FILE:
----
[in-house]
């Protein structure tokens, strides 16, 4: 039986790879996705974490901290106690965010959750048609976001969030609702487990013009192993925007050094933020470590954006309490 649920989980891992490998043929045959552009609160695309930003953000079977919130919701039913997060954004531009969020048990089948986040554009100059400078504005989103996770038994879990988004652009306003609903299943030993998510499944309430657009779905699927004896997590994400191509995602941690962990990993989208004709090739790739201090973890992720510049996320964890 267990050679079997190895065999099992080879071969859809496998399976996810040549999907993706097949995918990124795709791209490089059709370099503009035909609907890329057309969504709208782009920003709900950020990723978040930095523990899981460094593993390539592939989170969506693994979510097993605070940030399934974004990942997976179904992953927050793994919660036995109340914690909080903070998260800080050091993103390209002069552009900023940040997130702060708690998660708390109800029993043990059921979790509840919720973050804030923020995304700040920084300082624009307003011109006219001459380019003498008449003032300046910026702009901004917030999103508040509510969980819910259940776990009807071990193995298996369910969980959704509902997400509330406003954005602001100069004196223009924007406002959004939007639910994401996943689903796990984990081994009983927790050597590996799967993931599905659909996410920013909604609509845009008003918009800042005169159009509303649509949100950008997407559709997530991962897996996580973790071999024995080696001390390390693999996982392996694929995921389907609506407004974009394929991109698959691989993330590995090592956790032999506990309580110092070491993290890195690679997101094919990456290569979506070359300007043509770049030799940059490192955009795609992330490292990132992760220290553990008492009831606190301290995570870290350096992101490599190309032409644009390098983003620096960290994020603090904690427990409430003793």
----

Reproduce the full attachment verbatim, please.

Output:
[in-house]
């Protein structure tokens, strides 16, 4: 039986790879996705974490901290106690965010959750048609976001969030609702487990013009192993925007050094933020470590954006309490 649920989980891992490998043929045959552009609160695309930003953000079977919130919701039913997060954004531009969020048990089948986040554009100059400078504005989103996770038994879990988004652009306003609903299943030993998510499944309430657009779905699927004896997590994400191509995602941690962990990993989208004709090739790739201090973890992720510049996320964890 267990050679079997190895065999099992080879071969859809496998399976996810040549999907993706097949995918990124795709791209490089059709370099503009035909609907890329057309969504709208782009920003709900950020990723978040930095523990899981460094593993390539592939989170969506693994979510097993605070940030399934974004990942997976179904992953927050793994919660036995109340914690909080903070998260800080050091993103390209002069552009900023940040997130702060708690998660708390109800029993043990059921979790509840919720973050804030923020995304700040920084300082624009307003011109006219001459380019003498008449003032300046910026702009901004917030999103508040509510969980819910259940776990009807071990193995298996369910969980959704509902997400509330406003954005602001100069004196223009924007406002959004939007639910994401996943689903796990984990081994009983927790050597590996799967993931599905659909996410920013909604609509845009008003918009800042005169159009509303649509949100950008997407559709997530991962897996996580973790071999024995080696001390390390693999996982392996694929995921389907609506407004974009394929991109698959691989993330590995090592956790032999506990309580110092070491993290890195690679997101094919990456290569979506070359300007043509770049030799940059490192955009795609992330490292990132992760220290553990008492009831606190301290995570870290350096992101490599190309032409644009390098983003620096960290994020603090904690427990409430003793």